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H. SPURRIER

Private, Royal Warwicks

Wounded at La Bassée

 

The Charge at Neuve-Chapelle

THE charge we made at Neuve-Chapelle
When Fate the die had cast
Was like the lightning of the clouds
As bursts the thunder-blast.
Not least among the records red
For that disastrous year,
Of trenches won and lost again,
Its annals shall appear.


Great battles have been waged and won
Of more momentous power,
When Earth within the balance swung
In sanguinary hour.
But redder morn did never rise
Than on that doubtful day,
Through Death and wire-entanglement
We wrought resistless way.


Along our line the rumour ran
And leaped from lip to lip,
Till that terrific call of blood
Had got us all in grip.
To raise a cheer we didn't dare
Although our blood was fire,
But waited for the signal word
That would not be "retire."


At last it came like liquid flame
And flooded down the trench.
"'C' Company, advance and charge!"
We gave our limbs a wrench,
And leaped upon the parapet
And flung a flaunting shout,
As though the fatal Fiends of War
Were boisterous and about.


Some furlongs four we had to run
And Hell did intervene;
A Death that rode invisible,
An Agony unseen.
At every step a comrade fell,
Nor face of foe we saw.
Fell young Lieutenant Anderson
And gallant Captain Shaw.


Yet on we rushed and never paused,
For death was in delay,
Yet nearer, nearer to our goal,
The debt of blood to pay,
Our bayonets glinting in the sun,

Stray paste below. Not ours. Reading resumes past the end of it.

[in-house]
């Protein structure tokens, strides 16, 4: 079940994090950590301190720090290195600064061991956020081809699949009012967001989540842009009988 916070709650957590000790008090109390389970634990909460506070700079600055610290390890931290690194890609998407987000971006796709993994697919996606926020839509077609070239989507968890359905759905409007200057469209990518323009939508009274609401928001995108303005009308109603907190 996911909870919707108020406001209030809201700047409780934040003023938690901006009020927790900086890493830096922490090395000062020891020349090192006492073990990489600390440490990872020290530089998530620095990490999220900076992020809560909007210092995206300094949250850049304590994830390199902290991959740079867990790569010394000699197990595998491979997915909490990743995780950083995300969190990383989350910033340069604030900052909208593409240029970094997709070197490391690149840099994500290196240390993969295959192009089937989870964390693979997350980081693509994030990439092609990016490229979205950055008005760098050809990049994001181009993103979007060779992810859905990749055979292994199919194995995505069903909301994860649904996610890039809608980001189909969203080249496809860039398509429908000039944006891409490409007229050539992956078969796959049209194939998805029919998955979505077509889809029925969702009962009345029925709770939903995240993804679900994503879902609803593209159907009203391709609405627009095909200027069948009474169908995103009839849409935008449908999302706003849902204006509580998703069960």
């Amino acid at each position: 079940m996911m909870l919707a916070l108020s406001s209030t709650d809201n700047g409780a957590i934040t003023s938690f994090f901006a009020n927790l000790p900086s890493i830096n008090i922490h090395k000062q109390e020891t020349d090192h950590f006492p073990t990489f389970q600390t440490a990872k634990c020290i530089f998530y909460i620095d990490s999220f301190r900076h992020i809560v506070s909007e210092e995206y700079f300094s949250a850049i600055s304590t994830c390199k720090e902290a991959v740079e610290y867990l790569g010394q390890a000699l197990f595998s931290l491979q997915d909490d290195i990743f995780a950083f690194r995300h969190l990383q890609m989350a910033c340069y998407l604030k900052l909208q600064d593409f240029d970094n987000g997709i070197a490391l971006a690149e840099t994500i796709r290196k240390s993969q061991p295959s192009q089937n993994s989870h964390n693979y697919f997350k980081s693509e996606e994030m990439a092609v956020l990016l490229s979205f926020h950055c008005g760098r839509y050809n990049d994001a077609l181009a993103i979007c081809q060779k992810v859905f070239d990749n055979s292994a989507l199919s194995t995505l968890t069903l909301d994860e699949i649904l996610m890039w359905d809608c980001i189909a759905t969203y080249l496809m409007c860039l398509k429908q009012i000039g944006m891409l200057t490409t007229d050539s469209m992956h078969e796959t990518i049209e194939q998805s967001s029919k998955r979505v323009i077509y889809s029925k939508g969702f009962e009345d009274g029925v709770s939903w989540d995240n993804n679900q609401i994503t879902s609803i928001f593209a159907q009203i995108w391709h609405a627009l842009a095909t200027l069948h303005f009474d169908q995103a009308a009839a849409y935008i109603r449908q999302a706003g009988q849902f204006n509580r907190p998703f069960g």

Our faces fierce and white,
With sobbing breath and staring eye,
Yet bright with battle-light.


Then shouted Sergeant-Major Jones—
"On, lads, and follow me!"
We gave a hoarse and broken cheer
And swept to VICTORY.
Right through that belch of roaring death,
Amidst the fiery drench,
Hacked through their wire-entanglement,
And leaped and took the trench.

 

The Guerdon

THE dews that descend with the dawning;
The stars that are smitten by light,
At Phoebus' feet fainting and fawning;
The flowers that unfold in delight;
The lark who a lyric is trilling
O'er woodland and hollow and hill;
The streams who their fountains are filling,
No peace can instil.


No peace for the love that must languish;
No hope for the heart that is dead;
No salve for the soul in her anguish,
To memories immortally wed.
The passion and pulse of to-morrow
Will waken a thousand to joy,
A thousand to labour and sorrow,
But not, not my boy.


Methought in the night that his prattle
Came sweet from the tombs of dead time,
'Ere flashed on my vision the battle,
The ruin, the horror, the crime.
His eyes they were wistful with wonder,
His cheeks they were rosy to kiss,
His lips they were parted asunder,
And his smile was bliss.


And then the blind hell that envelops
Two armed and unpitying hates,
When Death to the banquet-hall gallops,
And man is the mock of the Fates.
I saw him Oh, God! can I utter
What burned through mine eyelids like fire?—
Dead, dead like a dog in a gutter,
Bleeding in mire.


His eyes they were opened to Heaven,
His curls they were clotted with mud,
His limbs they were ravaged and riven,
His lips had a frothing of blood.
Yet clear to my soul spake his spirit,
As scorning the fetters of Fate,
As one whom the might and the merit
Of living crowned late.


Weep not for thy children, O mother.
Wail not for thy husband, O wife.
Let brother not mourn for a brother
Who fell in the foam of the strife.
For Pain we had looked long upon her,
And danger and Death were as wine;
And glory is ours, we have won her,
O mother of mine.